This memory access method is used in some ramdisk drivers to allocate physical memory beyond the point that Windows allows access to, for example above 4 GB or 32 bit Windows XP. The users of such driver need to understand that they cannot use two drivers, using this memory access method, at the same system simultaneously.

This allocation method is not used in ImDisk. However, there have been thoughts and ideas about developing a driver similar to awealloc that could access memory in this way.

MmAllocatePagesForMdl and related functions.
This function allocates physical, non-pageable, memory address ranges. If AWE is used in Windows, it can allocate beyond 4 GB on 32 bit systems, if Windows license allows it. The allocated memory is not immediately available in the system address space. To access the allocated memory, a driver needs to map needed parts into virtual address space. This requires a "page-access" logic in the driver code, which in the case of awealloc is implemented using 2 MB block mapping. Therefore, with awealloc, 2 MB of allocated memory is mapped into virtual address space at any time. If the application or filesystem requests I/O to a place within the same 2 MB as last I/O request, no remapping is necessary. This gives some overhead to carrying out I/O requests to very random areas, which seems to be common for example with NTFS file system and less frequent with FATxx/exFAT.

ZwAllocateVirtualMemory (or ZwCreateSection/ZwMapViewOfSection without a file handle)
These two allocation methods allocate an address range in virtual address space. They are pretty "high-level" and correspond directly to VirtualAlloc (or using MapViewOfFile/CreateFileMapping without a file handle) in user mode applications. This is the method used when you create a virtual memory backed virtual disk directly in ImDisk, without using awealloc. The implementation in ImDisk is such that the entire memory needed is allocated in one single block. This means that the space necessary for the entire vm disk needs to be available directly within kernel address space. Especially on 32 bit versions of Windows, this part limits the use for this allocation method for anything but rather small virtual disks. If a large amount of kernel address space is allocated, necessary allocations in other drivers may fail and cause system instability.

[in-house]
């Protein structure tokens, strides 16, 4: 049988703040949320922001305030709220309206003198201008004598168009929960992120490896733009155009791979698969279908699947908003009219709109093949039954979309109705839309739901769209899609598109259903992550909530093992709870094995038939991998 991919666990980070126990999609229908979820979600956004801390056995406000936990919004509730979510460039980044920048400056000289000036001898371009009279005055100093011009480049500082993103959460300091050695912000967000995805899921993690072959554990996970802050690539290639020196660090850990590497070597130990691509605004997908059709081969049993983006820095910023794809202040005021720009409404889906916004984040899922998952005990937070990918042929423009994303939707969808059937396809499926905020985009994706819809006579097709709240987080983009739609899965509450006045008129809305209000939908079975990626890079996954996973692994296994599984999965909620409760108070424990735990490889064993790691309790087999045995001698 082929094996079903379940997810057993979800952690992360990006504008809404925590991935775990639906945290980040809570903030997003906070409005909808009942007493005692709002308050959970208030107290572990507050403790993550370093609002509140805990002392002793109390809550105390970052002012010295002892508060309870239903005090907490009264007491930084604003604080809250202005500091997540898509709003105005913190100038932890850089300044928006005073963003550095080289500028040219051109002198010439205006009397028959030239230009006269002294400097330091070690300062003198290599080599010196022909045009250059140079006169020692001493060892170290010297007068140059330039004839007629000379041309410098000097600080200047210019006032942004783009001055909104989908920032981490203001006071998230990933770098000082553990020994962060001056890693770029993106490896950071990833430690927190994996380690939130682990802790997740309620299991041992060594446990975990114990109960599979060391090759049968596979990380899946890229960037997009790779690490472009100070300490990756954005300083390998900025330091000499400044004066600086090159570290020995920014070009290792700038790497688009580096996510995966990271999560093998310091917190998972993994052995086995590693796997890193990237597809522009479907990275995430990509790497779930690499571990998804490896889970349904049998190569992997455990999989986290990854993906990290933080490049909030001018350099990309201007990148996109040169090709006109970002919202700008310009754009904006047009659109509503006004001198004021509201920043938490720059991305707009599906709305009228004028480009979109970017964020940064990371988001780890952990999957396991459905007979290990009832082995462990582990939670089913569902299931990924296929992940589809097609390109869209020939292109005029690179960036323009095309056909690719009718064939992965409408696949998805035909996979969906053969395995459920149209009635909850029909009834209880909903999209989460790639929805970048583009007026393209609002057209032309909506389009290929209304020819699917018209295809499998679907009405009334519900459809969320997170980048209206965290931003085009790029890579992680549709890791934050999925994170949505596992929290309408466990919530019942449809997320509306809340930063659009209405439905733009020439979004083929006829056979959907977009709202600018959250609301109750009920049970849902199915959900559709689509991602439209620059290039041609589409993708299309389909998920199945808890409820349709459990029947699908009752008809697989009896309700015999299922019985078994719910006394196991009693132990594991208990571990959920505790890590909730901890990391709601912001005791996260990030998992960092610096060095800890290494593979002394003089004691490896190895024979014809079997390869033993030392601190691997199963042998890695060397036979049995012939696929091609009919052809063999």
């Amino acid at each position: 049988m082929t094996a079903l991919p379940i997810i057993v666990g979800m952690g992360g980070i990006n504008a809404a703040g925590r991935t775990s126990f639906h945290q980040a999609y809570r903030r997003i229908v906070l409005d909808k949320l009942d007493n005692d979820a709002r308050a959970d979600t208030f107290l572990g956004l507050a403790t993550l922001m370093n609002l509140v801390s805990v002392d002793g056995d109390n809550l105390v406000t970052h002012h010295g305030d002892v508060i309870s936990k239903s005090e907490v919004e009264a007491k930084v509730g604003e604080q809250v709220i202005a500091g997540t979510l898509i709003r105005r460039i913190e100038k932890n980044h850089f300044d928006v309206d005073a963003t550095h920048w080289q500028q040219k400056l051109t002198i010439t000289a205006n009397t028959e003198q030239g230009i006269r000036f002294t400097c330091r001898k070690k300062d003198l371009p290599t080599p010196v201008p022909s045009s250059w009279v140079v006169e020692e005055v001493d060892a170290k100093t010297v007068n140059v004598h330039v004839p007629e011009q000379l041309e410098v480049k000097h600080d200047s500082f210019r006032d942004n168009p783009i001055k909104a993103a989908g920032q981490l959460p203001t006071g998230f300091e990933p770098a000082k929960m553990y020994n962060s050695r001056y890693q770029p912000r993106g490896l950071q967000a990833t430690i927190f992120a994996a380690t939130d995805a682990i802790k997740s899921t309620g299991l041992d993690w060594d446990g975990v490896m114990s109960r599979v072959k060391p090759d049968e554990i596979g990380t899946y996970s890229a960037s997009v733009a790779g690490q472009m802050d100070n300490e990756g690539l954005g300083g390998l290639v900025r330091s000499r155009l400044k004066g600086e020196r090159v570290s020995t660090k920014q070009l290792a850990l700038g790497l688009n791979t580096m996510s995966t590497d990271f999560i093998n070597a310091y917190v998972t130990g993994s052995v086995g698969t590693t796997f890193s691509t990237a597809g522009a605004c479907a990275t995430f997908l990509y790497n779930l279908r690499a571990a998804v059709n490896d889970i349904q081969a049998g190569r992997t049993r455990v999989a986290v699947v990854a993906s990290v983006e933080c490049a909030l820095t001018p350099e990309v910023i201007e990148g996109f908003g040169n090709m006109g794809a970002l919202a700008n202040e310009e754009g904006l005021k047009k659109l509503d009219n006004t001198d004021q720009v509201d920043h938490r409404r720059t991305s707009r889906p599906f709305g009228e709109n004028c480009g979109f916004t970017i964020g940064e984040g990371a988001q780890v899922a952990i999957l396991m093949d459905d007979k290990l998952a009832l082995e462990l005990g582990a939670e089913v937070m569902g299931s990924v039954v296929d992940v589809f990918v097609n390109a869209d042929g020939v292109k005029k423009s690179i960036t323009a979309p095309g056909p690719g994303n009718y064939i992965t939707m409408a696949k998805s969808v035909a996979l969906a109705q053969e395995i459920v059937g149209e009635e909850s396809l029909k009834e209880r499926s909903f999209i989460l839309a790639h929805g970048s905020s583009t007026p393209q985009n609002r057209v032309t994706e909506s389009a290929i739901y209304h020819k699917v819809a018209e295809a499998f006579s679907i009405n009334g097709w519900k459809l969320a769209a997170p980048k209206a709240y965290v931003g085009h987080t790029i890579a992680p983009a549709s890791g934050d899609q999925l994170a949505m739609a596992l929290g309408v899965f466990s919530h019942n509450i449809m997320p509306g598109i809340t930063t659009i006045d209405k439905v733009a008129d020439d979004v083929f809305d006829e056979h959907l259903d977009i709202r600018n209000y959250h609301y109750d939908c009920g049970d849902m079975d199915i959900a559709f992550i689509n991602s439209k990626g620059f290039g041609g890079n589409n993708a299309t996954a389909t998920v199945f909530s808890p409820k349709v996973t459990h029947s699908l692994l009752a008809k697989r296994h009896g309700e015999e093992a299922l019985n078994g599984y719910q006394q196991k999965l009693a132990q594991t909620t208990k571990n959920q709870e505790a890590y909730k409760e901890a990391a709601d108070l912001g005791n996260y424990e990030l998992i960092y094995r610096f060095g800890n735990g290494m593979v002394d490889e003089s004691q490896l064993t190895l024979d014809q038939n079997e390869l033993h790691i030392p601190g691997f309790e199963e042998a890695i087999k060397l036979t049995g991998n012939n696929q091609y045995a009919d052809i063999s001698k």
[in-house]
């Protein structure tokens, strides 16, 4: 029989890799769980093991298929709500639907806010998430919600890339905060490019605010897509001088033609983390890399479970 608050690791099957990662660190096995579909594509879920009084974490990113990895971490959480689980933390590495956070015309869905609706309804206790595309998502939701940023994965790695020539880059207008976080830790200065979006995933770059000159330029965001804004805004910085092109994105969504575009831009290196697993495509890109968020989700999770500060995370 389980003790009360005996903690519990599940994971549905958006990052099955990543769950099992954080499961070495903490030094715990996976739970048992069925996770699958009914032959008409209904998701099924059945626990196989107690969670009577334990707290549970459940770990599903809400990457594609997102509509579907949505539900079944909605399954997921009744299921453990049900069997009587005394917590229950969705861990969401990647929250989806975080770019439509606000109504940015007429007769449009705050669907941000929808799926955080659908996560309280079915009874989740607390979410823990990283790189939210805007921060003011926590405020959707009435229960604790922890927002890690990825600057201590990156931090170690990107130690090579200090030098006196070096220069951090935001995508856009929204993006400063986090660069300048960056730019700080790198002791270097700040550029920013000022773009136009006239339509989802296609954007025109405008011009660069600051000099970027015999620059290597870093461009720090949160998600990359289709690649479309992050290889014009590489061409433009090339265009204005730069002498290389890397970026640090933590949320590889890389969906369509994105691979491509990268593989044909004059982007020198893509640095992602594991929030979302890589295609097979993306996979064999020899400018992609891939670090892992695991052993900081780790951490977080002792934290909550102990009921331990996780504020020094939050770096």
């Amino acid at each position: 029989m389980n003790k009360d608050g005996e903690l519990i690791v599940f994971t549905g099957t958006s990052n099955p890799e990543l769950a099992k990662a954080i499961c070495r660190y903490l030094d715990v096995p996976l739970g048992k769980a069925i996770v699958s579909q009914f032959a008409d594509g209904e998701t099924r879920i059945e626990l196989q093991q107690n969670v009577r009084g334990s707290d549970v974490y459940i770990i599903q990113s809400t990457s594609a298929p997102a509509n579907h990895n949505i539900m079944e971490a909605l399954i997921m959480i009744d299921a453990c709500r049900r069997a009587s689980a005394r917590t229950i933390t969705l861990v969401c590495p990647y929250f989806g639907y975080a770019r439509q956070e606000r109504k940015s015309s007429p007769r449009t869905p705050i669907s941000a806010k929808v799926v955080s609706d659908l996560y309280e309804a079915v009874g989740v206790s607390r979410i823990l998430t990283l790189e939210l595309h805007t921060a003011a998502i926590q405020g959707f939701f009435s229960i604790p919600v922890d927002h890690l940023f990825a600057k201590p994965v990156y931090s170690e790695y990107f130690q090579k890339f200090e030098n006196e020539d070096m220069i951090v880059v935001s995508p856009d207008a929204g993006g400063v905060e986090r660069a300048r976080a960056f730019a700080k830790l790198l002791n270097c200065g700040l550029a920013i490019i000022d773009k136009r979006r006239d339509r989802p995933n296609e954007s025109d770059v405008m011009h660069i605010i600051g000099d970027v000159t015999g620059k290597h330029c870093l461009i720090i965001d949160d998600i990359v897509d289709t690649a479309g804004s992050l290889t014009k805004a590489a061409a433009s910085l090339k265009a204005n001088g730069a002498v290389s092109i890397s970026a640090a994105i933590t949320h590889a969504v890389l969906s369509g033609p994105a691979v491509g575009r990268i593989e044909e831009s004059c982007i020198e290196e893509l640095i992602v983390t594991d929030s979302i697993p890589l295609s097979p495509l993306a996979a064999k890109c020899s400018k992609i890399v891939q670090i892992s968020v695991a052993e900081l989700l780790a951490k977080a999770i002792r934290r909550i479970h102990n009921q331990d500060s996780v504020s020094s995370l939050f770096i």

On the other hand, this allocation method provides a very simple usage interface to the driver. All page committing, mapping etc is handled by the kernel in background and transparent to the driver. The driver just sees a large memory block that it can assume is directly accessible, even if the pages it is about to access are paged out to disk or not even physically allocated yet.

This allocation method was implemented in ImDisk for use with smaller allocations. I used to use ImDisk for virtual floppy disks in this way, or for copying small(ish) .iso images to memory when installing applications etc. This proved to be, back then, a good solution because it was not necessary to keep the memory disk contents in physical memory at all times (it is pretty okay for a virtual floppy disk to be swapped out to pagefile when not needed). The goal was more to break connection with any physical image file that could be on some removable disk or network location.

Summary.
The various memory access/allocation methods are good for different things. It is quite expected that measured performance will differ a lot. But my general opinion is that for memory backed virtual disks, there is no good reason to use internal ImDisk allocation for disks larger than, say 100-200 MB or so. Awealloc should really be used instead. I have also thought about an easier way to use awealloc from GUI. You could type \\.\awealloc in the filename box and provide a disk size in the next box, but it is not very "self-explaining".

I have pretty much stopped maintaining the Control Panel applet though. It is hopelessly outdated for many reasons. Not only graphically, but it does not fit into the UAC logic in Vista and above pretty well either. So, I was kind of hoping that someone could develop a more modern GUI, using the nowadays quite powerful API. It seems that some people have done that. But as far as I know, none of them have been released for free.